All Trek’s bikes have one thing in common: you’ll feel right at home on them after just a few turns of the cranks. The Trek Fuel EX 8 29 is no exception. Read on to find out how it performs on the trail.

For an overview of the test fleet head to the group test: Good times guaranteed! 7 trail bikes under € 3,000 in Review

Trek Fuel EX 8 29 XT review
Trek Fuel EX 8 29 XT | 140/140 mm (front/rear) | 14.06 kg | € 2,999

Wow! The frame of the Trek Fuel EX 8 29 is a jaw-dropping looker, trust us. With its oversized down tube, sophisticated lines, and premium black/grey colour scheme, it looks really high-end, despite being specced with Shimano MT 500 brakes and a FOX 34 Rhythm fork. For € 2,999 Trek offers the Fuel EX with either a Shimano 2x or a SRAM GX Eagle drivetrain. They gave us the 2x version for our group test, but if we had to choose, we would definitely go for the Eagle. As is typical for Trek, a lot of the components on the bike are from their in-house brand, Bontrager.

The frame of the Trek Fuel EX 8 29 is a jaw-dropping looker, trust us.
Helmet Giro Montaro | Shirt ION Tee LS Seek Amp | Shorts ION Bikeshorts Traze Amp | Glasses Smith Attack Max | Hip Bag EVOC HIP PACK RACE 3l

Unfortunately, the bars are a bit narrow at 750 mm, but aside from that there was nothing to complain about. Because of delivery issues with Bontrager tyres, our Fuel EX came with Schwalbe Nobby Nics. Like all full-suspension Trek models, the down tube of Fuel EX is straight: this provides increased stiffness but it also gets in the way of the fork, which is why Trek utilizes their so-called Knock Block headset to stop the fork spinning and hitting the down tube. This limits the steering angle to less than 90°, but you won’t notice it on the trail–it only gets annoying once you start trying to load the bike into a car.

  The Fuel EX is the VW Golf in this comparison: reliable and down to earth!

When you get on the bike, you’ll get that typical Trek feeling, where everything just seems to fit. The only thing you need to do before you head out on the trail is to push the saddle forward. Once that is done, you’ll be sat nicely to transfer the power in your quads and glutes directly to the cranks. The specially developed FOX shock with RE:aktiv thru-shaft technology responds very sensitively, even in Trail mode, and offers a lot of traction going uphill. And as easily as the Fuel EX goes up, so it’ll go back down. The geometry is very balanced through corners, always remaining easy to control. Despite the large wheels, it’s quick and snappy in changing direction. On flat, flowing trails we recommend riding with the shock in Trail mode, which will have the suspension of the Fuel EX offer more support and feedback without becoming harsh. If you leave the shock open, the bike feels like it offers much more travel than the specified 130 mm, but it will also sap some of your energy when trying to pump through rollers and it’ll wallow a bit in compressions. When things get steep and demanding, the Fuel EX will confidently stay on course, although we would have preferred a more capable fork with at least 140 mm of travel.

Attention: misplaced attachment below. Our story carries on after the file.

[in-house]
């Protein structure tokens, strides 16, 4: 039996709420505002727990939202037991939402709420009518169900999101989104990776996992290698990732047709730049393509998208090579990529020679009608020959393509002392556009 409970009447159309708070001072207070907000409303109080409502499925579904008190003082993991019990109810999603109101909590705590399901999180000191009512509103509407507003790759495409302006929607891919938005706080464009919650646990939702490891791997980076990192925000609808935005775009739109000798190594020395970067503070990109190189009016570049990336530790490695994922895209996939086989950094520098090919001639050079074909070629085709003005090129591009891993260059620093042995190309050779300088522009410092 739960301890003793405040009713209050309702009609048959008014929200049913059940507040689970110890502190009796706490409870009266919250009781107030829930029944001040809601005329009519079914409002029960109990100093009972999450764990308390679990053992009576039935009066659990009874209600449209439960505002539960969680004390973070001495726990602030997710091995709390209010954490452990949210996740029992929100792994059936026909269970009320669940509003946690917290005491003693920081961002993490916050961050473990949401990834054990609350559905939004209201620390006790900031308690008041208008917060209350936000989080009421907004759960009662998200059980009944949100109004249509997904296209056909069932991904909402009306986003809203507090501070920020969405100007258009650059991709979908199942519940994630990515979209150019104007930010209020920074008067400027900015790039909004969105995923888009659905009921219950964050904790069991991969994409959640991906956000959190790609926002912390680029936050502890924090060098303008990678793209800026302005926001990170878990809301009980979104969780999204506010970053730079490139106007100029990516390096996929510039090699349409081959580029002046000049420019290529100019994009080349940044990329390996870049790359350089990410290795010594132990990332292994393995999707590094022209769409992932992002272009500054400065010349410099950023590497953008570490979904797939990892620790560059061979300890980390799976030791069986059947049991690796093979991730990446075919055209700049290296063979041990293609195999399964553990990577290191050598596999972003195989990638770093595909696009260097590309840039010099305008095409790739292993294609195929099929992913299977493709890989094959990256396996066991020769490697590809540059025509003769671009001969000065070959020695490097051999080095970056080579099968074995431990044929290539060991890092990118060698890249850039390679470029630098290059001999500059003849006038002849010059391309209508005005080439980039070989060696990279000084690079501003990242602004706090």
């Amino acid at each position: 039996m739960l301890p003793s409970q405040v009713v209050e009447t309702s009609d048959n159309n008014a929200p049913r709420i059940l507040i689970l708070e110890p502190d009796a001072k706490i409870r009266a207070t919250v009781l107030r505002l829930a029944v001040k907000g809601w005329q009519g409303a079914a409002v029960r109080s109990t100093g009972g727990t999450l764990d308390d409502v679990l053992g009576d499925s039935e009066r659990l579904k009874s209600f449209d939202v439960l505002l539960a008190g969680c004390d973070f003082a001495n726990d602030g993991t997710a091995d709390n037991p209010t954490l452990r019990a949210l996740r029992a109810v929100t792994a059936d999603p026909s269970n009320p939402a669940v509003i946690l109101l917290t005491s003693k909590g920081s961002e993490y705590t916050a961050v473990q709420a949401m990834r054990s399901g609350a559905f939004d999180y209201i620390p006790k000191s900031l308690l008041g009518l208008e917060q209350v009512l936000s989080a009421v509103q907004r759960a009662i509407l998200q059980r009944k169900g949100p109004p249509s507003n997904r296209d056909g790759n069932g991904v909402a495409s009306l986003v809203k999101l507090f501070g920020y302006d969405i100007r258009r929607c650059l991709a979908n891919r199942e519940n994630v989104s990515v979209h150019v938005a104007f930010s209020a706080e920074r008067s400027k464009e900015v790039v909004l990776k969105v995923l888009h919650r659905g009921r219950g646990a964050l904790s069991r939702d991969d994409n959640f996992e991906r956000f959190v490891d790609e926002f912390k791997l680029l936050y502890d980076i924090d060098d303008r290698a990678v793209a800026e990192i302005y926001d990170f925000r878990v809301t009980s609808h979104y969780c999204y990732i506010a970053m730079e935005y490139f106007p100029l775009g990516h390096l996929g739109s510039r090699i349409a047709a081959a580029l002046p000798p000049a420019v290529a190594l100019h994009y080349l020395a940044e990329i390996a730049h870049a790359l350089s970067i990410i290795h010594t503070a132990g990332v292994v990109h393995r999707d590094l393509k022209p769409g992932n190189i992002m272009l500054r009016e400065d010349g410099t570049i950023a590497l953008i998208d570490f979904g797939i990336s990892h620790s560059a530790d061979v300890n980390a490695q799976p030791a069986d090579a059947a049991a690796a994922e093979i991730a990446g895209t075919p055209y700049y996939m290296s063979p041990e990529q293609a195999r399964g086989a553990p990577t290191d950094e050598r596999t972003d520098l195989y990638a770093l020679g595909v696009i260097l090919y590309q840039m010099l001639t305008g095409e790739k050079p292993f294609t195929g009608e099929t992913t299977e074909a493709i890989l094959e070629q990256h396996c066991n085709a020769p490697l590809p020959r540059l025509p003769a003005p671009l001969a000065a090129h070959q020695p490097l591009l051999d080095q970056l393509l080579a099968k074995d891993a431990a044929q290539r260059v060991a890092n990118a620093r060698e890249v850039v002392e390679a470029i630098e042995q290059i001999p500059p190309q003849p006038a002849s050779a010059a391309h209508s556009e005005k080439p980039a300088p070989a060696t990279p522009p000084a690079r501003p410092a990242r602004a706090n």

And as easily as the Trek Fuel EX goes up, so it'll go back down.

Trek Fuel EX 8 29 XT in detail

Fork Fox 34 Rythm 130 mm
Rear shock Fox Float Performance Re:Aktiv 130 mm
Brakes Shimano MT500
Drivetrain Shimano XT/SLX
Seatpost Bontrager Drop Line 150 mm
Stem Bontrager Line 60 mm
Handlebar Bontrager Line 750 mm
Tires Schwalbe Nobby Nic
Wheels Bontrager Line Comp 30
Weight 14.06 kg
Price € 2,999

The entry-level Shimano brakes convinced us with sufficient power and good modulation
Usually, the Fuel EX comes with Bontrager tyres. But as they’re currently experiencing delivery problems, Trek put on some easy-rolling Schwalbe Nobby Nic instead. If you like to hit the trails hard, you’ll want more grip and puncture protection.
The rear suspension of the Fuel EX impresses with its supreme sensitivity. When climbing and riding on flowing trails, it works best in Trail mode.
The FOX 34 Rhythm works best when the compression lever is closed by approx. one third. It will wallow less and help minimise brake-induced diving.
Super short
The Fuel EX’s head tube is very short, resulting in a high tower of spacers.

Geometry of the Trek Fuel EX 8 29 XT

Top tube 543 mm 578 mm 595 mm 610 mm 610 mm 671 mm
Head tube 100 mm 100 mm 100 mm 100 mm 120 mm 145 mm
Head angle 67.7° 67.7° 67.7° 67.7° 67.7° 67.7°
Seat angle 74.7° 74.7° 74.7° 74.7° 74.7° 74.7°
Chainstay 432 mm 432 mm 432 mm 432 mm 432 mm 432 mm
BB Drop 39 mm 39 mm 39 mm 39 mm 39 mm 39 mm
Wheelbase 1141 mm 1172 mm 1204 mm 1235 mm
Reach 399 mm 433 mm 450 mm 465 mm 487 mm 487 mm
Stack 604 mm 603 mm 603 mm 603 mm 612 mm 644 mm
The Trek Fuel EX 8 29 is a great all-rounder.

  Upgrade tip: larger brake rotors / wider handlebars


The Trek Fuel EX 8 29 is a great all-rounder. It climbs with aplomb and is brilliant fun going downhill. It’s a bike made for long rides and adventures into the unknown. Unfortunately, the fork limits the potential of the bike – a 140 mm version would have been a better choice.


+ good all-rounder
+ potent rear end
+ balanced handling


– seat tube angle too slack
– fork limits the bike
– handlebars too narrow


For more information head to:

The test fleet

For an overview of the test fleet head to the group test: Good times guaranteed! 7 trail bikes under € 3,000 in Review

All bikes in test: Canyon Spectral CF 8.0 | Ghost SLAMR X 5.9 AL | Giant Trance 1.5 LTD | ROSE ROOT MILLER 2 | Whyte T-130 S | YT JEFFSY 29 AL Comp

This article is from ENDURO issue #033

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